key nonsense? How do we create one? Well, since the type key_t is actually just a long, you can use any number you want. But what if you hard-code the number and some other unrelated program hardcodes the same number but wants another queue? The solution is to use the ftok() function which generates a key from two arguments:
Ok, this is getting weird. Basically, path just has to be a file that this process can read. The other argument, id is usually just set to some arbitrary char, like 'A'. The ftok() function uses information about the named file (like inode number, etc.) and the id to generate a probably-unique key for msgget(). Programs that want to use the same queue must generate the same key, so they must pass the same parameters to ftok().
Finally, it's time to make the call:
In the above example, I set the permissions on the queue to 666 (or rw-rw-rw-, if that makes more sense to you). And now we have msqid which will be used to send and receive messages from the queue.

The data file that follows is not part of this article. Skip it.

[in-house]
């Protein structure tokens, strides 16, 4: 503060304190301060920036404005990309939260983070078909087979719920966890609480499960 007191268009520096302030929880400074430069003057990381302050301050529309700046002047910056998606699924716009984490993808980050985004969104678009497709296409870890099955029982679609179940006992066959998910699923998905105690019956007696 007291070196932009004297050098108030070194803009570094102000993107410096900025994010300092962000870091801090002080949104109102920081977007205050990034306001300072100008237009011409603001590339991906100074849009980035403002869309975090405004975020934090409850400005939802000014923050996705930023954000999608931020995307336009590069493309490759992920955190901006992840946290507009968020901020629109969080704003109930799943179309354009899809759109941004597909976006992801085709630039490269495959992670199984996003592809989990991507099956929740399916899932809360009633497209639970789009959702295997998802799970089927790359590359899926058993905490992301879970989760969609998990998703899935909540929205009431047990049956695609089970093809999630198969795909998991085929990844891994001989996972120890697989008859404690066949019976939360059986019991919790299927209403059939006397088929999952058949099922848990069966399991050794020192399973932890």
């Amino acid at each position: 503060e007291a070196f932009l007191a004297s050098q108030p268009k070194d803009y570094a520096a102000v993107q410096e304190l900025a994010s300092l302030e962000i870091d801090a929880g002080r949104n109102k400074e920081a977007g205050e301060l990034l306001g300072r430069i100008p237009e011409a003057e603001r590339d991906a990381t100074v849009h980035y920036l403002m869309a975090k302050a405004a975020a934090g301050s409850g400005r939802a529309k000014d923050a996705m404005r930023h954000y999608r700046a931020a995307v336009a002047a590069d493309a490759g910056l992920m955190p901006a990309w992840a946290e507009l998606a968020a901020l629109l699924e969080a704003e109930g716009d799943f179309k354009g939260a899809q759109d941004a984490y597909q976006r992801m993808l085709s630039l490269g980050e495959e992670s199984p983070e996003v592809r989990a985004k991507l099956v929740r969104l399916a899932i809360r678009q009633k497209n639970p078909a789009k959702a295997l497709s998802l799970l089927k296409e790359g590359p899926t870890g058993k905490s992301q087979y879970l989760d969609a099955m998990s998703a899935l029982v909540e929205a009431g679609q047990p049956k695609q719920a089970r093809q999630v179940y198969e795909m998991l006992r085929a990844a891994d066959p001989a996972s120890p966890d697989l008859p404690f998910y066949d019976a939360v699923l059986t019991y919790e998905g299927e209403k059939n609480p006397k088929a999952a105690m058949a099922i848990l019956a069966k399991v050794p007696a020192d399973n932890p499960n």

1.1. Where's my queue?Let's get something going! First of all, you want to connect to a queue, or create it if it doesn't exist. The call to accomplish this is the msgget() system call:
msgget() returns the message queue ID on success, or -1 on failure (and it sets errno, of course.)
The arguments are a little weird, but can be understood with a little brow-beating. The first, key is a system-wide unique identifier describing the queue you want to connect to (or create). Every other process that wants to connect to this queue will have to use the same key.
The other argument, msgflg tells msgget() what to do with queue in question. To create a queue, this field must be set equal to IPC_CREAT bit-wise OR'd with the permissions for this queue. (The queue permissions are the same as standard file permissions—queues take on the user-id and group-id of the program that created them.)
A sample call is given in the following section.